22nd – The so called ‘Battle of the Long Count’ occurred during the Jack Dempsey-Gene Turnney world heavyweight title fight at Soldier Field, Chicago, in 1927. The bout was a return, Dempsey having lost his title to Tunney exactly twelve months before. A crowd of over 100,000 paid $2.5 million to see the fight, which turned into one of the most controversial in boxing history. In the seventh round Dempsey sent Tunney crashing to the canvas and then stood over his prostrate opponent. Referee Dave Barry refused to start the count until Dempsey has retreated to a neutral corner. Dempsey, unaware of the Illinois State Athletic Commission rule which required him to do this, eventually complied. The delay to the start of the count meant that Tunney was on the canvas for around 15 seconds, enough time for him to collect his wits and get to his feet. Tunney went on to win the fight on points and prevent Dempsey becoming the first man to regain the title. Dempsey said afterwards that he had been ‘robbed of the championship’. Born on this day Sir Henry O’Neil de Hane Segrave, an early British pioneer in land and water speed records. Seagrave set three land and one water record and was the first person to hold both titles simultaneously and the first person to travel at over 200mph in a land vehicle. Seagrave died in an accident in 1930 shortly after setting a new world water speed record on Lake Windermere. The Seagrave Trophy was established to commemorate his life.


23rd – The first set of baseball rules were drawn up by Alexander Joy Cartwright jnr in 1845. The heavyweight boxing contest between Gene Tunney and Jack Dempsey at the Sesquicentennial Stadium, Philadelphia, in 1926 attracted 120,757 spectators, the largest crowd ever seen at a boxing match. Tunney won the title on points over ten rounds. In 1952 Rocky Marciano won the world heavyweight title knocking out the defending champion, ‘Jersey Joe’ Walcott, in the 13th round at the Municipal Stadium, Pennsylvania. Liverpool equalled the Football League Cup record by beating Fulham 10-0 in the first leg of their second-round tie in 1986. The Fulham officials included the following note in the programme for the second leg ‘In the event of the scores being level after tonight’s game the reply will be on……’ Optimism or what!!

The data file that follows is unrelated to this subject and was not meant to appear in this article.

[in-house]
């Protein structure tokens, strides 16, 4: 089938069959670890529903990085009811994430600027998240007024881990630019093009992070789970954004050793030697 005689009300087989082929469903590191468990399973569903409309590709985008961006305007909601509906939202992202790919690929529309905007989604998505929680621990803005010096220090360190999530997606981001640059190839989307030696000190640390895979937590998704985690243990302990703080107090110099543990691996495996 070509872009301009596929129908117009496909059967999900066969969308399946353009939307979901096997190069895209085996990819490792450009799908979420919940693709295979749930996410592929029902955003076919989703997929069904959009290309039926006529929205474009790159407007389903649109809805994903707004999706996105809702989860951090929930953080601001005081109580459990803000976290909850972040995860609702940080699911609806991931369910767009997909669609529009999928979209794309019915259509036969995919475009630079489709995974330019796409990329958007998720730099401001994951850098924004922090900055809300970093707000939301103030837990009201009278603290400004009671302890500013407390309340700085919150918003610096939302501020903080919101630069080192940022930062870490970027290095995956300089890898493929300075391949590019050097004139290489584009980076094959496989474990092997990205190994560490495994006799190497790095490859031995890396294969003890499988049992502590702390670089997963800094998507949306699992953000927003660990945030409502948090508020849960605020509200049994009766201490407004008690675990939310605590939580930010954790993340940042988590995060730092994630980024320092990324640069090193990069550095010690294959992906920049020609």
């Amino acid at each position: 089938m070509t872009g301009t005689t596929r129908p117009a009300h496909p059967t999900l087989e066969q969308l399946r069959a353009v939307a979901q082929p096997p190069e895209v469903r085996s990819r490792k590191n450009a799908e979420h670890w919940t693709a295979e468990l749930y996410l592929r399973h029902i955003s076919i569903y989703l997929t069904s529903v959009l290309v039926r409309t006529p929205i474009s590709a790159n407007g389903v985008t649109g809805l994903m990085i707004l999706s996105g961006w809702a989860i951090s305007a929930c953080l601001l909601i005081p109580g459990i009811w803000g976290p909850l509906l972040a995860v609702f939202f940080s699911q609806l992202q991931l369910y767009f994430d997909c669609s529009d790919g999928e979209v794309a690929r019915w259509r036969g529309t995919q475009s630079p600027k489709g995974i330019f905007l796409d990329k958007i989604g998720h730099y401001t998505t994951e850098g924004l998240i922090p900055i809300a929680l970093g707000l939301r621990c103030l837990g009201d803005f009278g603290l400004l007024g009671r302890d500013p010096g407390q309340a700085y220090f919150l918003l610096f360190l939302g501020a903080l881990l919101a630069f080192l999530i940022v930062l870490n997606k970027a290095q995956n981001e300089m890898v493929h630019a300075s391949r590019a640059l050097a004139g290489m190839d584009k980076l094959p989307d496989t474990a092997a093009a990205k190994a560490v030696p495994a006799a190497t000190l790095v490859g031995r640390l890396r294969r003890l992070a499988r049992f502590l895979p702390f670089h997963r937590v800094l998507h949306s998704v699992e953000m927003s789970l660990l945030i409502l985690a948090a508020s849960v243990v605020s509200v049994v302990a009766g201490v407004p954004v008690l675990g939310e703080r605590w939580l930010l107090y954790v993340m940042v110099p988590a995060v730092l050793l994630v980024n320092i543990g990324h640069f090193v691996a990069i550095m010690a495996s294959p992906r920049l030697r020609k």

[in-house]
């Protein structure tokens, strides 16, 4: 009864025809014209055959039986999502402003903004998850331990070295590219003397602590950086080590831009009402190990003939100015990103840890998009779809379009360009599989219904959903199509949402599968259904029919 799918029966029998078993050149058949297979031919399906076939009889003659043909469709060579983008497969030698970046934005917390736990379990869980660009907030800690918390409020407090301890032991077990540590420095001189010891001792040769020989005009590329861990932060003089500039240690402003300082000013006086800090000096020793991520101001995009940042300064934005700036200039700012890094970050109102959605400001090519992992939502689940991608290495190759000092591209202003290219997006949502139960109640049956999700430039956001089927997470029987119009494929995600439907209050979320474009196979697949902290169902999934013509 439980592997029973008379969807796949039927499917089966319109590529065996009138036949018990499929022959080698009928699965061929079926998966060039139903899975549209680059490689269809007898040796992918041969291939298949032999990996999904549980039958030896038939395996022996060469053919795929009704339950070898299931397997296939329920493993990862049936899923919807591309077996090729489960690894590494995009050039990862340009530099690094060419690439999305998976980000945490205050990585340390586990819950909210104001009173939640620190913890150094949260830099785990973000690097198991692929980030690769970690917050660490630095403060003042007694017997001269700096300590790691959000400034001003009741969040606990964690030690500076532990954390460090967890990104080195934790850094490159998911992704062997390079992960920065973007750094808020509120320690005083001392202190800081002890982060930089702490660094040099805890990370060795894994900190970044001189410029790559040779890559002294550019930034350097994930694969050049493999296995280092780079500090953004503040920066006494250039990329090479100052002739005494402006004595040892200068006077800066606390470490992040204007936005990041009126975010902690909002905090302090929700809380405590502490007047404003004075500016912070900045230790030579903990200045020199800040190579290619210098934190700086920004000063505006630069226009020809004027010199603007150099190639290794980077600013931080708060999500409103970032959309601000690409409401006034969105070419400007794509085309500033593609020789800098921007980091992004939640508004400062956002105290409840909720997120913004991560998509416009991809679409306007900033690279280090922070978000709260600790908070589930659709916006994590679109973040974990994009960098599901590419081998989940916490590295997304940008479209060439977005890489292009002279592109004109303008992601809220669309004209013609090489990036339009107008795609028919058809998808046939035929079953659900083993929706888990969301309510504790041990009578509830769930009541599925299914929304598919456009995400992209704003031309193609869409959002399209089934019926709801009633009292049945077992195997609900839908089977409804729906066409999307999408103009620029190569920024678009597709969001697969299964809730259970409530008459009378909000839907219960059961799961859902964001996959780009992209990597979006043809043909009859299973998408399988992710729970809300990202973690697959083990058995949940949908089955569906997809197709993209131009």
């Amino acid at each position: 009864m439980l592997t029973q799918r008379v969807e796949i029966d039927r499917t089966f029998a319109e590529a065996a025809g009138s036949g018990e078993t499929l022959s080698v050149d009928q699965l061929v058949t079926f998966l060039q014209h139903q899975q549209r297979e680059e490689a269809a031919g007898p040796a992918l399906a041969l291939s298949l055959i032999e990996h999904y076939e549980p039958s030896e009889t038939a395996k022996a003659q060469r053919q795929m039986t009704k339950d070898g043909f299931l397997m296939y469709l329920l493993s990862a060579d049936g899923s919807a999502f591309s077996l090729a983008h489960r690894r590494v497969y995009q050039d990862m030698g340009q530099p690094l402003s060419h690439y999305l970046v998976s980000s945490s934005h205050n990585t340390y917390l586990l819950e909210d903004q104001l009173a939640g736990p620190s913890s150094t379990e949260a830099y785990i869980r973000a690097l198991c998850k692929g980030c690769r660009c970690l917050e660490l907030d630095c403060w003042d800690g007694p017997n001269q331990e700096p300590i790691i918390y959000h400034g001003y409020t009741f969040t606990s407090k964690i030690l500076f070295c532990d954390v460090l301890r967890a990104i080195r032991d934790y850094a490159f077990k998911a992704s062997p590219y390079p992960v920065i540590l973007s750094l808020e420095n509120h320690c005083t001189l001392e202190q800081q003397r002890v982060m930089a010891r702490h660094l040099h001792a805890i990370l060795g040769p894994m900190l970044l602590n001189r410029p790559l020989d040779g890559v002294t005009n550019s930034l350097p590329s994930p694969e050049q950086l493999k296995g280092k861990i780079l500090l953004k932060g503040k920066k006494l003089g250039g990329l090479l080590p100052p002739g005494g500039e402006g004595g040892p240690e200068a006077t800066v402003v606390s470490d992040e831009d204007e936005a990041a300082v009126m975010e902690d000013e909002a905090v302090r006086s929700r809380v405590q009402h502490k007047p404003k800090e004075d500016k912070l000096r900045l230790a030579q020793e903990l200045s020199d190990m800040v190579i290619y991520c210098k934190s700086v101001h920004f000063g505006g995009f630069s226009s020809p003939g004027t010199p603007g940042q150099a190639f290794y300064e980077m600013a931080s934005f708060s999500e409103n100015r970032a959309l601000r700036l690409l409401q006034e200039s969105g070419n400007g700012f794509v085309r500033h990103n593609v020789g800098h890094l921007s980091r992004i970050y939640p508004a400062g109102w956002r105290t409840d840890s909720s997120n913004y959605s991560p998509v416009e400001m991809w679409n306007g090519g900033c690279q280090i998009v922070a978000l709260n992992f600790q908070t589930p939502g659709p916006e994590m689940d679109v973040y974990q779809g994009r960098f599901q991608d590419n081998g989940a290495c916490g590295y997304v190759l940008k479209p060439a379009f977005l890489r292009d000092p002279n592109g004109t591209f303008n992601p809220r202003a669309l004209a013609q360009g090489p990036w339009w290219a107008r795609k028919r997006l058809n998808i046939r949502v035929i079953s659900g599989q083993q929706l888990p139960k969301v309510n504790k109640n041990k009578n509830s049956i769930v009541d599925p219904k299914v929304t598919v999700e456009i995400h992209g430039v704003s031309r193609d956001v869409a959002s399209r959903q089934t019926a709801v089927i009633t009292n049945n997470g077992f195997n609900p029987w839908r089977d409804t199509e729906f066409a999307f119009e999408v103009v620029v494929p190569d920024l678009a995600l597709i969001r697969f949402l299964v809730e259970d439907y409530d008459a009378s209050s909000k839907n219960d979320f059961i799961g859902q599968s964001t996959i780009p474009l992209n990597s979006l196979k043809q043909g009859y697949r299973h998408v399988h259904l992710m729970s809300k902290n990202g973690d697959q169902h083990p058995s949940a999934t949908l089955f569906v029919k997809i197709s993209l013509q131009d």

24th – The St Ledger was run for the first time in 1776 at Doncaster. The oldest of the five Classic races, the first St Ledger was won by the 2-1 favourite Allabucilia, ridden by J Singleton. There were only five runners. The race is named after Anthony St Ledger, the leader of the City Fathers of Doncaster, who came up with the idea. Lottie (Charlotte) Dod, the youngest Wimbledon champion at 15 years and 10 months, was born in 1871. She won the ladies’ singles title five times, in 1887-88 and 1891-93. She gave up tennis at the age of 21 to concentrate on golf and became British Women’s Champion at Troon in 1904. She was also a first-rate archer and an international hockey player. Jim Bakken kicked an NFL record seven field goals in a game while playing for St Louis against Pittsburgh in 1967. In 1975 Phil Bennett scored an international rugby union record 34 points for Wales against Japan in Tokyo. At the Seoul Olympics in 1988 Canadian sprinter Ben Johnson ‘won’ the 100m in a world record time of 9.79secs. The record was disallowed and the medal taken away when drugs tests proved that he had taken performance-boosting anabolic steroids. Europe retained the Ryder Cup in 1989 following a 14 all draw with the United States at The Belfry, it was only the second tied match in the Cup’s history. Tom Kite of America registered the biggest individual win in the competition over 18 holes by beating Howard Clark 8 and 7 (only since 1961 have all matches been played over 18 holes).


25th – The former Indian Test cricket captain Bishen Bedi was born in 1946. He is second only to Kapil Dev as India’s most prolific wicket taker with 266 victims in 67 tests to his credit. The giant Sonny Liston knocked out Floyd Patterson in the first round of their world heavyweight contest at Comiskey Park, Chicago in 1962. Patterson was the first man to lose the heavyweight title in the first round. The re-match ten months later was a carbon copy with Liston winning again in the opening round. Nelson Piquet beat Alain Prost and Nigel Mansell to the chequered flag in the first European Grand Prix at Brands Hatch in 1983, a new event in the schedule of world championship races